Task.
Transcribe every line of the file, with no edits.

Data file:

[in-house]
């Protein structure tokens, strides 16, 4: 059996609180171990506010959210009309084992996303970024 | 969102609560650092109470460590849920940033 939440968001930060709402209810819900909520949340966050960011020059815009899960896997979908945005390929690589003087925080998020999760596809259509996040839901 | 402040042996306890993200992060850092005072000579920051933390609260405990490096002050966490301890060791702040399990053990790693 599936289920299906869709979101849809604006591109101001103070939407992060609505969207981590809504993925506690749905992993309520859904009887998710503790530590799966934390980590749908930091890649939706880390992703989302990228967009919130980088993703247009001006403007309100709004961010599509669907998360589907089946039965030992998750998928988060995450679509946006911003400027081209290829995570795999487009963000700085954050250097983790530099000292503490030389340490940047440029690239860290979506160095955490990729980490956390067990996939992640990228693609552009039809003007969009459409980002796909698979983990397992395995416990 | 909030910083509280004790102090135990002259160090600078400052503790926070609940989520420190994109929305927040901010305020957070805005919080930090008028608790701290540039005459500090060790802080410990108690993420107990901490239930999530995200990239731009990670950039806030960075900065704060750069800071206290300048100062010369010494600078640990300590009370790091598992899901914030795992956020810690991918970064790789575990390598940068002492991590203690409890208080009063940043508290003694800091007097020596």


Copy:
[in-house]
């Protein structure tokens, strides 16, 4: 059996609180171990506010959210009309084992996303970024 | 969102609560650092109470460590849920940033 939440968001930060709402209810819900909520949340966050960011020059815009899960896997979908945005390929690589003087925080998020999760596809259509996040839901 | 402040042996306890993200992060850092005072000579920051933390609260405990490096002050966490301890060791702040399990053990790693 599936289920299906869709979101849809604006591109101001103070939407992060609505969207981590809504993925506690749905992993309520859904009887998710503790530590799966934390980590749908930091890649939706880390992703989302990228967009919130980088993703247009001006403007309100709004961010599509669907998360589907089946039965030992998750998928988060995450679509946006911003400027081209290829995570795999487009963000700085954050250097983790530099000292503490030389340490940047440029690239860290979506160095955490990729980490956390067990996939992640990228693609552009039809003007969009459409980002796909698979983990397992395995416990 | 909030910083509280004790102090135990002259160090600078400052503790926070609940989520420190994109929305927040901010305020957070805005919080930090008028608790701290540039005459500090060790802080410990108690993420107990901490239930999530995200990239731009990670950039806030960075900065704060750069800071206290300048100062010369010494600078640990300590009370790091598992899901914030795992956020810690991918970064790789575990390598940068002492991590203690409890208080009063940043508290003694800091007097020596």